Sigurd F. Olson and the National Parks by Kevin Proescholdt

By Kevin Proescholdt
This year, 2016, marks the centennial of the establishment of the National Park Service. Though national parks had existed since Yellowstone in 1872, it was not until 1916 that Congress passed the law creating the National Park Service. Sigurd Olson played important
roles both in the national parks and the agency created to care for and manage the parks.

At first glance, Sig’s involvement with the National Park Service might seem odd.  Throughout the 1920s, 1930s, and 1940s, he had dealt much more with the U.S. Forest Service in the U.S. Department of Agriculture, since the Forest Service managed Superior National Forest in northeastern Minnesota that held the U.S. portions of the international Quetico-Superior region that he worked to protect.

But that began to change after Sig’s successful work in the late 1940s to convince Congress to pass the Thye-Blatnik Act in 1948 and President Truman to create an unprecedented airspace reservation over what would later be re-named as the Boundary Waters Canoe Area. Sig’s successes brought him to the attention of the national conservation community in Washington,
DC.

The National Parks Association quickly recruited Sig to join its board of directors, beginning in 1950. He became vice president the following year, and in 1953 Sig was elevated to the position as president of the National Parks Association. In these capacities Sig was exposed to many issues affecting the national parks and national monuments. He also worked personally with National Park Service staff, including Conrad “Connie” Wirth, who became Director of the National Park Service in December 1951.

His involvement with national park issues grew, including the famous 1954 hike along the C&O Canal to save it from reconstruction as a highway, the proposal to dam and flood Dinosaur National Monument along the border of Utah and Colorado in the mid-1950s, hiking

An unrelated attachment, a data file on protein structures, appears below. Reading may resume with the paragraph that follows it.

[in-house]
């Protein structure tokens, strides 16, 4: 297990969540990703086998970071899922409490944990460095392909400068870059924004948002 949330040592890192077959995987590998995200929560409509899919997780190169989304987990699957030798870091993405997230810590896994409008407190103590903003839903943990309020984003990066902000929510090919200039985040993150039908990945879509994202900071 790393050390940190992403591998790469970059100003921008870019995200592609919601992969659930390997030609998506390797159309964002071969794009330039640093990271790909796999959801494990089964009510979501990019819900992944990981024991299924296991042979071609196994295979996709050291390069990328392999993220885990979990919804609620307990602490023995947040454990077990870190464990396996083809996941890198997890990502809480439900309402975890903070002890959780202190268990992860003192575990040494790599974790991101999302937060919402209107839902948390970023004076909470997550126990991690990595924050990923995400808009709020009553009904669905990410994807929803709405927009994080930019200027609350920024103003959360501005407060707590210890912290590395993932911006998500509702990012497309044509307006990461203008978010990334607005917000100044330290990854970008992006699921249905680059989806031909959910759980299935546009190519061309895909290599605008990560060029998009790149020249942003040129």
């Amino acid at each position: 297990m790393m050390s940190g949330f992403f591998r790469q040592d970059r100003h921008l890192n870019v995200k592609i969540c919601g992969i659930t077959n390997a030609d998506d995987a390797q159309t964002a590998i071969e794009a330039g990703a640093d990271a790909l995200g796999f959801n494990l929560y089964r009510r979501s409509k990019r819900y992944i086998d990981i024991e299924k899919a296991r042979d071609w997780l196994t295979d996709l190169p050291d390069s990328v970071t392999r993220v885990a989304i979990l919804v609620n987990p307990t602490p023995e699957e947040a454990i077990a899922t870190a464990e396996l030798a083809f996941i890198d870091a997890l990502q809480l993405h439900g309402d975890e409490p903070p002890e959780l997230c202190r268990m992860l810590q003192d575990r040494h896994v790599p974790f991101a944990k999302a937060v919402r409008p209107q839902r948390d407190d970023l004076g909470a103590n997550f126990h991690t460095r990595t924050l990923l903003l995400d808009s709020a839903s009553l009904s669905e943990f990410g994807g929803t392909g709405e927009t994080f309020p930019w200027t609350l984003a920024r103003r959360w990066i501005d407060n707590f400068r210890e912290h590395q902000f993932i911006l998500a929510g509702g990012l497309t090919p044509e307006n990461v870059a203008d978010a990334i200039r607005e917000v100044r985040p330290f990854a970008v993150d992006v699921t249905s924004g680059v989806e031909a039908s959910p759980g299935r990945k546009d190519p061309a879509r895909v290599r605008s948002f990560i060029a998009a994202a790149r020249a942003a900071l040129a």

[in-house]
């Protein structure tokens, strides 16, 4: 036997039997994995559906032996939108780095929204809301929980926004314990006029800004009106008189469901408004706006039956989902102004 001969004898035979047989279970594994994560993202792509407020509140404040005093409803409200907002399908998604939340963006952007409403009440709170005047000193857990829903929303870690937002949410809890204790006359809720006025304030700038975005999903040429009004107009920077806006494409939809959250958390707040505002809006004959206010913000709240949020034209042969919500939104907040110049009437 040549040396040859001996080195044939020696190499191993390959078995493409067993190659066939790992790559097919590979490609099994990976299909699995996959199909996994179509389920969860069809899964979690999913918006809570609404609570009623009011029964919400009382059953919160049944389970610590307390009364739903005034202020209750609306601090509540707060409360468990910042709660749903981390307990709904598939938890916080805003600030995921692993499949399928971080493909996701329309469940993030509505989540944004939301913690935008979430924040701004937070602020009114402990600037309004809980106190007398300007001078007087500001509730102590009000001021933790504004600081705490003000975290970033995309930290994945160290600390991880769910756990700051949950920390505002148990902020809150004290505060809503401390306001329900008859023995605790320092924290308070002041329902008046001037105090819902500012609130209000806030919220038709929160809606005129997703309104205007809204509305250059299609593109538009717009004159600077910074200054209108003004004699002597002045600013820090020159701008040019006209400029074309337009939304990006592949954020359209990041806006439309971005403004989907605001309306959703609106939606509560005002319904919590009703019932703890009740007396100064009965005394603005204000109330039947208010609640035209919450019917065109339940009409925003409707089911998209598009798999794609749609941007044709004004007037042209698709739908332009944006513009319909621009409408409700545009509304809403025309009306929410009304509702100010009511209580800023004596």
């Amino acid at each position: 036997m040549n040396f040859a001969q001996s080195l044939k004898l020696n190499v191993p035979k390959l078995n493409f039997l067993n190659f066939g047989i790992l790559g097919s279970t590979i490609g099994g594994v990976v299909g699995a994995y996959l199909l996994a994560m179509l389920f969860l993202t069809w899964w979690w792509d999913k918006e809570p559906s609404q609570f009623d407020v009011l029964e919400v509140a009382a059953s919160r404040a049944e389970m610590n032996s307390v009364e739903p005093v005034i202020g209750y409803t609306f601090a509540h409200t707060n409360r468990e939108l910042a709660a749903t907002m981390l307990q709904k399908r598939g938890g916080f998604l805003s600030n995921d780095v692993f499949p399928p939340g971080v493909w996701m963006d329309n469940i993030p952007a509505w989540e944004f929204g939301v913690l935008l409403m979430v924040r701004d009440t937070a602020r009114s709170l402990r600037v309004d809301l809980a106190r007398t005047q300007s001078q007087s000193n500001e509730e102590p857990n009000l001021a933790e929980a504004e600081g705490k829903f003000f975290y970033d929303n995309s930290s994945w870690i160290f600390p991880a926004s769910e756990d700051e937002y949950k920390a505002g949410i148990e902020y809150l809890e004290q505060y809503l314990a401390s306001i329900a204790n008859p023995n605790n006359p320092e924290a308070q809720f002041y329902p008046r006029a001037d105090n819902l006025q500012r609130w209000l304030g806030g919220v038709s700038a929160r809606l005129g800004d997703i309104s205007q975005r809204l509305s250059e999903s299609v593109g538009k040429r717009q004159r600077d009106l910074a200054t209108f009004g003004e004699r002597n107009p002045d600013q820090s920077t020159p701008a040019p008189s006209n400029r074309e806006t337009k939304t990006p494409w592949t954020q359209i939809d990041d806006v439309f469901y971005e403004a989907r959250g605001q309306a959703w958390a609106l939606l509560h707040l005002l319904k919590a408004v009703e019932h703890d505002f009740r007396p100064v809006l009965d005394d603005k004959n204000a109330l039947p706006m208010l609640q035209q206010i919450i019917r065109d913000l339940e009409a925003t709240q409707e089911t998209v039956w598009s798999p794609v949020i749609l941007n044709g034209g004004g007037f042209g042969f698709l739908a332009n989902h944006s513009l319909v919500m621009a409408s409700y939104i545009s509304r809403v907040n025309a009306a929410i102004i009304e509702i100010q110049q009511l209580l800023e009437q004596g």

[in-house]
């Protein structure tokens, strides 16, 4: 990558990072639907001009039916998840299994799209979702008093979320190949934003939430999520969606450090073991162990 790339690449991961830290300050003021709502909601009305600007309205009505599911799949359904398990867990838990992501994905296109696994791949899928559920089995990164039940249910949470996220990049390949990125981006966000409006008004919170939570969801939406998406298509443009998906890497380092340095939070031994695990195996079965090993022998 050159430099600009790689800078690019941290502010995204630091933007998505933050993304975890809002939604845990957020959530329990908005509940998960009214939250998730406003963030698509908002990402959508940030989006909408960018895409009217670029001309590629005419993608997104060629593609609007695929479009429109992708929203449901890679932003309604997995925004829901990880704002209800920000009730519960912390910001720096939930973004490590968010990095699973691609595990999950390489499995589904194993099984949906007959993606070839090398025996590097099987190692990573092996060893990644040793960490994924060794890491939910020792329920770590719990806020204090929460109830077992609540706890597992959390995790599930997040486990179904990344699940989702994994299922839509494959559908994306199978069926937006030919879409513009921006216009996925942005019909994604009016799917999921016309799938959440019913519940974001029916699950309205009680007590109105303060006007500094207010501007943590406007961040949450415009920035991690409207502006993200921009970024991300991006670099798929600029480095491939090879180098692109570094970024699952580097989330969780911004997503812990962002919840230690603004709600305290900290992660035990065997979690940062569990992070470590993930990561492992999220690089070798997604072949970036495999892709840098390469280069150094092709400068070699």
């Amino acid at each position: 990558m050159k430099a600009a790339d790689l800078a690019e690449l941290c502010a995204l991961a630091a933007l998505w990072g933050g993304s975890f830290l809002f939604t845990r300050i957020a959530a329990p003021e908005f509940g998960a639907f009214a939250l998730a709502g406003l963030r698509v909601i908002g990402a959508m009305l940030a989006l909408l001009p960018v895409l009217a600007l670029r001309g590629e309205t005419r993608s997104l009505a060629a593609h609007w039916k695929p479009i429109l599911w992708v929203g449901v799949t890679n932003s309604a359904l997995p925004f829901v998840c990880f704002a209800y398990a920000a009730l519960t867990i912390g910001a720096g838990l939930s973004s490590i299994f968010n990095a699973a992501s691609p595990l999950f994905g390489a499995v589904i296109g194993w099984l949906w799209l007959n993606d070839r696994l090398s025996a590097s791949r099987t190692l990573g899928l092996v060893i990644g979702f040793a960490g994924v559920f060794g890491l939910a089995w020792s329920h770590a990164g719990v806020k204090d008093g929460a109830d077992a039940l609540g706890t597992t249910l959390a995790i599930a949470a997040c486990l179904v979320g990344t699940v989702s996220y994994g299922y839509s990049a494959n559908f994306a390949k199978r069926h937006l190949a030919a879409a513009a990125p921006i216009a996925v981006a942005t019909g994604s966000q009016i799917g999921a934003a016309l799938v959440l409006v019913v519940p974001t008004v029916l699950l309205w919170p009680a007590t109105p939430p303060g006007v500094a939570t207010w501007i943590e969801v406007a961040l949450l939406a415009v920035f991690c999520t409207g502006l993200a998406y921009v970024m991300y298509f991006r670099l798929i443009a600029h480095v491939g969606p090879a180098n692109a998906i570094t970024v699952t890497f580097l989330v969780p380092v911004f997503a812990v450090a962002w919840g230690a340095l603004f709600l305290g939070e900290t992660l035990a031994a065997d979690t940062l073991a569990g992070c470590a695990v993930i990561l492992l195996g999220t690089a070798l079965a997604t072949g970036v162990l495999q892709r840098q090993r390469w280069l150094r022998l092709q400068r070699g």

in Olympic National Park in Washington state with Supreme Court Justice William O. Douglas in 1958, and many more.

In 1959, Sigurd resigned as president of the National Parks Association, but later that same year Interior Secretary Fred Seaton appointed him to the Advisory Board on National Parks, Historic Sites, Buildings and Monuments. Sig served on this influential board well into the1960s. During the Kennedy Administration, Interior Secretary Steward Udall also appointed Sig as Udall’s consultant on wilderness and national parks in addition to serving on the National Parks Advisory Board. (Udall also tried to recruit Sig to become the director of the National Park Service, but Sig demurred.)

From these posts, Sig played an enormously important role in identifying and visiting potential new national park sites, including field trips across the country and up to Alaska. This work came to fruition as new national parks like Canyonlands National Park were created in the 1960s, and years later in the monumental 1980 Alaska National Interest Lands Conservation Act (ANILCA), which protected many of the areas Sig and his colleagues had identified in the 1960s. Closer to home, Sig also played important roles in the creation of Voyageurs National Park in northern Minnesota, just west of the BWCAW. Sig, in fact, is even credited with proposing the name of this new park as Voyageurs. So Sig’s role with the national parks was quite extensive and critically important, and  something well to remember in this centennial year of the National Park Service.

—Kevin Proescholdt is the conservation director for Wilderness Watch, a national wilderness conservation organization (www.wildernesswatch.org). His most recent book, Glimpses of Wilderness, is a collection of essays set in the BWCAW and Quetico that illuminates some of the values and aspects of the wilderness experience. The book is available at www.kevinproescholdt.com.

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